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Proofread please

Discussion in 'General Gun Discussions' started by ambush, Apr 18, 2008.

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  1. ambush

    ambush Member

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    Letter sent - Thanks for the help.


    and add/detract anything that may help. I want to send this today, thanks

    Concerning Friday’s article about a child being shot in Deptford by his father, a Wenonah police officer, while cleaning his firearm.

    While we would all agree it was a tragic event, let’s label it what it really was. Most folks would call this an accident, however, your knowledgeable firearm enthusiast would call this a negligent discharge. The first rule of cleaning any firearm is to clear your weapon. Considering the outcome of this event, the officer neglected to do just that. The firearm no more accidentally fired by itself than your automobile can accidentally start itself and run you over. A round must be chambered and the trigger must be pulled. In very rare instances, the firearm does malfunction, such as a slam fire when put into battery. In any case, the user in this instance neglected to follow one of the simplest rules of gun safety, empty your weapon before cleaning. Calling it anything but a negligent discharge only perpetuates the myth that all firearms are inherently dangerous and that nobody should have them.
     
    Last edited: Apr 18, 2008
  2. bnkrazy

    bnkrazy Member

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    Hey, from the looks of it you're the same ambush from 2A. If so, good to see you and thanks for asking about Monty and all your support. :)

    As far as editing, I think the main points are well covered, I'd maybe change only a few things:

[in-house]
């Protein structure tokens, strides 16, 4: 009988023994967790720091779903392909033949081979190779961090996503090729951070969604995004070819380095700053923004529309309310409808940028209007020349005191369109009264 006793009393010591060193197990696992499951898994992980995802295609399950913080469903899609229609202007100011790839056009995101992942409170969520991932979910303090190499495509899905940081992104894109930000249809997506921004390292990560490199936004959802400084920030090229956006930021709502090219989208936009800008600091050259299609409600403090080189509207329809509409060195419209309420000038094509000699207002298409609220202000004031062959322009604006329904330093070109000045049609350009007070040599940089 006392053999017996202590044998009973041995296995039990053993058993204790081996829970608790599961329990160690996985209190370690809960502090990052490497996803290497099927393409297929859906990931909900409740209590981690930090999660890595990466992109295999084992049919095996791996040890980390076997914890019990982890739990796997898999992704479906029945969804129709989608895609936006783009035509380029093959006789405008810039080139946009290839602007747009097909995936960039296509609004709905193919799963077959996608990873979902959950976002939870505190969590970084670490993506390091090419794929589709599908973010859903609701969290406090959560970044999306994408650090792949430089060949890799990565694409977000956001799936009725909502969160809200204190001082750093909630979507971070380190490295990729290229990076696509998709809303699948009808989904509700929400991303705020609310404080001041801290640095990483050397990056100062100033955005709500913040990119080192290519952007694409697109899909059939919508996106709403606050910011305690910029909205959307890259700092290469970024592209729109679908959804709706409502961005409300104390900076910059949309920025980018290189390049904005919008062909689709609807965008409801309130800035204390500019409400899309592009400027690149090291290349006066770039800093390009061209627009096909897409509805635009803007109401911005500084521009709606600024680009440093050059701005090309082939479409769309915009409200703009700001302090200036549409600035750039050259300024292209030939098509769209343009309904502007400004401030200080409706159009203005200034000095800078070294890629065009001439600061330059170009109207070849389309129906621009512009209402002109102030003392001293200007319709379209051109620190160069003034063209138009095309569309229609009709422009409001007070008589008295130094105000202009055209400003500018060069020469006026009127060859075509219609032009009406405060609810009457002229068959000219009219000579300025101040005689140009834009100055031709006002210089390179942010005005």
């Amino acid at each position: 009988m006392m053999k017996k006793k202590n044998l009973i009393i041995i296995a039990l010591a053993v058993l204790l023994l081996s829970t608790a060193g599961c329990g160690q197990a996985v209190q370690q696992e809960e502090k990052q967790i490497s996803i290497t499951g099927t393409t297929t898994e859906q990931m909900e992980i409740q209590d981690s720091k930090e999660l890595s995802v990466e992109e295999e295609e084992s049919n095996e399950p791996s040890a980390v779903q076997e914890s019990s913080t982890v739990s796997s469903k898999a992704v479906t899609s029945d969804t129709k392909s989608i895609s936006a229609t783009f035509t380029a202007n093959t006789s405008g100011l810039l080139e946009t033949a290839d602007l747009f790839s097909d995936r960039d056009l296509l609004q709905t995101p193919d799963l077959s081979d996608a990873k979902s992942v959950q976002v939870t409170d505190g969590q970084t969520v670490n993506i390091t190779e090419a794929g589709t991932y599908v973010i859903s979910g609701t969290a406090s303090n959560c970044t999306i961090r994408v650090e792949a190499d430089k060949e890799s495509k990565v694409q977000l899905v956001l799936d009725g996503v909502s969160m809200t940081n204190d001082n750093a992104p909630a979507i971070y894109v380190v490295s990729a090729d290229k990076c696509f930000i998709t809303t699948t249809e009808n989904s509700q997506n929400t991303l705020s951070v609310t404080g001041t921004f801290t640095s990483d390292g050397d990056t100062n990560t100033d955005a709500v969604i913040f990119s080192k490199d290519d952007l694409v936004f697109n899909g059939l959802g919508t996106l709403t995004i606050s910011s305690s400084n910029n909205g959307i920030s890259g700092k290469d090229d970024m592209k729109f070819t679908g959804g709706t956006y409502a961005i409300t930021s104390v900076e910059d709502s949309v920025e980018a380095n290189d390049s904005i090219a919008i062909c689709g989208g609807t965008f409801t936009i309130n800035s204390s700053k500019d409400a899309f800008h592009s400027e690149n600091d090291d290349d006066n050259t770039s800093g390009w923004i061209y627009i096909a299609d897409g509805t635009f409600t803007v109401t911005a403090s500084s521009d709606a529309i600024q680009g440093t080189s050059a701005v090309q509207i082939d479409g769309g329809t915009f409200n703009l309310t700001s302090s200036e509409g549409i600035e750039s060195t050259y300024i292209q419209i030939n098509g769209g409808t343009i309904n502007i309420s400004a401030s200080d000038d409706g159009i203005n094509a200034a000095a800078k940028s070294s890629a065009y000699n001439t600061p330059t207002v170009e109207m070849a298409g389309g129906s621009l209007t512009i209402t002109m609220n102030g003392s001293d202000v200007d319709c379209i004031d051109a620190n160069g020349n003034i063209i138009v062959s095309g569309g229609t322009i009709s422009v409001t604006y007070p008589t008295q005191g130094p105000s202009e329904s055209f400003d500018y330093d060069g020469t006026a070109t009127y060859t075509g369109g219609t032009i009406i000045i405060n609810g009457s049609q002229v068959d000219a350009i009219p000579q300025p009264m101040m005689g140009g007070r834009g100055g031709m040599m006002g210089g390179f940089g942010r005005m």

While we would all agree it was a tragic event, let’s label it what it really was, negligence. Most folks would call this an accident, however, your knowledgeable firearm enthusiast would call this a negligent discharge. The first rule of cleaning any firearm is to clear your weapon. Considering the outcome of this event, the officer neglected to do just that. A firearm can no more fire itself than your automobile can start itself and run you over. A round must be chambered and the trigger must be pulled. In very rare instances, the firearm does malfunction, such as a slam fire when put into battery. In any case, the user in this instance neglected to follow one of the simplest rules of gun safety, always point the gun in a safe direction. This simple rule would have kept this negligent discharge just that, instead of turning it into a horrible tragedy. Calling it anything but a negligent discharge only perpetuates the myth that all firearms are inherently dangerous and that nobody should have them.
     
  3. ambush

    ambush Member

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    Thanks bnkrazy, yea, its me. I'm sending it in now, your edits helped a lot. see ya over there!
     
  4. Elza

    Elza Member

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    Most folks would call this an accident. However, your knowledgeable firearm enthusiast would call this a negligent discharge.

    It reads a bit easier this way. Otherwise you've summed it up clearly and succinctly.
     
  5. ambush

    ambush Member

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    Thanks, letter sent.
     
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